Cigarette tax still failing to meet international standard
Increase of tax by HK$4 per pack fails to meet 70% level recommended by WHO, as some manufacturers have raised their prices
Tax on cigarettes is still failing to meet levels recommended by the World Health Organisation, despite the increase announced in last week’s budget, the Council on Smoking and Health has warned.
Lisa Lau Man-man, chairwoman of the council, said on Thursday that government efforts to increase the amount of tax to the 70 per cent level recommended by the WHO had failed because some cigarette manufacturers had responded by raising their prices.
In his budget report last week, Financial Secretary Tsang Chun-wah announced a tax increase of HK$4 on each pack of cigarettes – from HK$34 to HK$38. The prices of different brands of cigarettes vary, but according to Lau, the average is around HK$50, that is, about HK$54 after the tax increase.
HK$38 tax in a HK$54-priced pack of cigarette would have reached the WHO recommendation of 70 per cent tax.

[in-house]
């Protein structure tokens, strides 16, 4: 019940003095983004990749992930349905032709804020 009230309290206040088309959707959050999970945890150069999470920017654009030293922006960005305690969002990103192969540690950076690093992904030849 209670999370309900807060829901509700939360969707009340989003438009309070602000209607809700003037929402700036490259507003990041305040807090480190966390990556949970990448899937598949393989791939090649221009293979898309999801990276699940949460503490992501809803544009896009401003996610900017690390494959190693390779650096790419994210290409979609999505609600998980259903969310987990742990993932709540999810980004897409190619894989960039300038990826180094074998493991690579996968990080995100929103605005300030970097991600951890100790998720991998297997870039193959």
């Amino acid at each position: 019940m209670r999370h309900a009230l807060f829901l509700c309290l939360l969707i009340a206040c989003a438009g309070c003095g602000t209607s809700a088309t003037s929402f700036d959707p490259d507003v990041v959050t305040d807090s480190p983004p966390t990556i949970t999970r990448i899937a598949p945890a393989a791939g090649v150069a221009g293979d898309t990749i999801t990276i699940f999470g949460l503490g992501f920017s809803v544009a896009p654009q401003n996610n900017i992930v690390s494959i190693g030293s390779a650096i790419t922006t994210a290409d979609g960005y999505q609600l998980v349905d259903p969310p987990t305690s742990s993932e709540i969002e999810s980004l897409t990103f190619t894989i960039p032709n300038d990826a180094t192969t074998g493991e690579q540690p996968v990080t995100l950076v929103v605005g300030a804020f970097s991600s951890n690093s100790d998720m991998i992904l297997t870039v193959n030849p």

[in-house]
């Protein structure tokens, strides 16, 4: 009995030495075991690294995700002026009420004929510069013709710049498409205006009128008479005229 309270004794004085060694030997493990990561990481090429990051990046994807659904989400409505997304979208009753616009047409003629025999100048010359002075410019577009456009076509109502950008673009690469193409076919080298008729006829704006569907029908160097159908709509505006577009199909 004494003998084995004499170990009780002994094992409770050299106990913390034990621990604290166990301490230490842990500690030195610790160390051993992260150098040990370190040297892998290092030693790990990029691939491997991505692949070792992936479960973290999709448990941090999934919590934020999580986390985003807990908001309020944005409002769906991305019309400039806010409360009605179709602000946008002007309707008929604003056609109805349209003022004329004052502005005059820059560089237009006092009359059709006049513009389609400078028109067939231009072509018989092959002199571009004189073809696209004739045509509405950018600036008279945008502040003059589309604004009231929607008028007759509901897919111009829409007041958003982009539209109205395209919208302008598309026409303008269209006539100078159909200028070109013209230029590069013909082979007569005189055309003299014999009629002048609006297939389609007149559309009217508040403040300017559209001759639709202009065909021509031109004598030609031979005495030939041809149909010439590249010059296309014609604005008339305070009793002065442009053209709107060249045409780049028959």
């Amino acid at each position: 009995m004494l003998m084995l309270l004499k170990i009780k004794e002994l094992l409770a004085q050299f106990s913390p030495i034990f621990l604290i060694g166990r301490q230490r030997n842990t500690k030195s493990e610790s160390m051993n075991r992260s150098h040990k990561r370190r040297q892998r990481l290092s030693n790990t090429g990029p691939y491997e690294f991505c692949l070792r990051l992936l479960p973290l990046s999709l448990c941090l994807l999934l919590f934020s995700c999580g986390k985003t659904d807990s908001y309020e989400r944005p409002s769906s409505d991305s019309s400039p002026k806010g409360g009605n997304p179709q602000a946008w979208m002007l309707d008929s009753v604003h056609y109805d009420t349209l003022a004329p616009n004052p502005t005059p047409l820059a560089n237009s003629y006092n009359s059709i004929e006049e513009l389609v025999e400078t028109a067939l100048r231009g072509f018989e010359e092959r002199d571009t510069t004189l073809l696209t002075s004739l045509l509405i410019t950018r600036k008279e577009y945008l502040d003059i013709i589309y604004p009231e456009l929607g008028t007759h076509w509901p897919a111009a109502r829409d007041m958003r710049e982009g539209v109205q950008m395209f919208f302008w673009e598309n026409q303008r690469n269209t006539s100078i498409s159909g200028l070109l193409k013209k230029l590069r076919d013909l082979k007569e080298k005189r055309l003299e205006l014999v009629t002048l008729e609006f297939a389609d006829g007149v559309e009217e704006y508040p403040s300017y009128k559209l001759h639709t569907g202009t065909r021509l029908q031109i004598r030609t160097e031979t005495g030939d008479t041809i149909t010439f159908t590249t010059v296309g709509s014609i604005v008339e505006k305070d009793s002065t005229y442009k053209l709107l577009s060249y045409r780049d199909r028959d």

However, some manufacturers increased their prices by HK$1 a pack at the same time as the budget announcement, said Lau.
HK$38 tax in a HK$55 pack of cigarette was only 69 per cent tax, said Lau.
“It’s like a chasing game each time,” she said in a radio interview. “The tax increase was too little this time as it gave space for manufacturers to raise prices and increase profits. They ride on your tax increase to make their price increase less obvious.”
She added that some manufacturers lowered their prices at the same time, some to HK$45 a pack, to attract smokers less able to afford expensive cigarettes.
The council has been calling for the government to double the tax to HK$68 per pack, taking the retail price to about HK$84, but the tax increase this time was only by 11.8 per cent. The last two increases were 41.5 per cent in 2011 and 50 per cent in 2009.
Lau said that raising the tobacco tax was a very effective way to encourage people to quit smoking, smoke less, and deter young people from picking up the habit. Allocating more resources for cessation services should accompany tax rises to help people kick the habit, she said.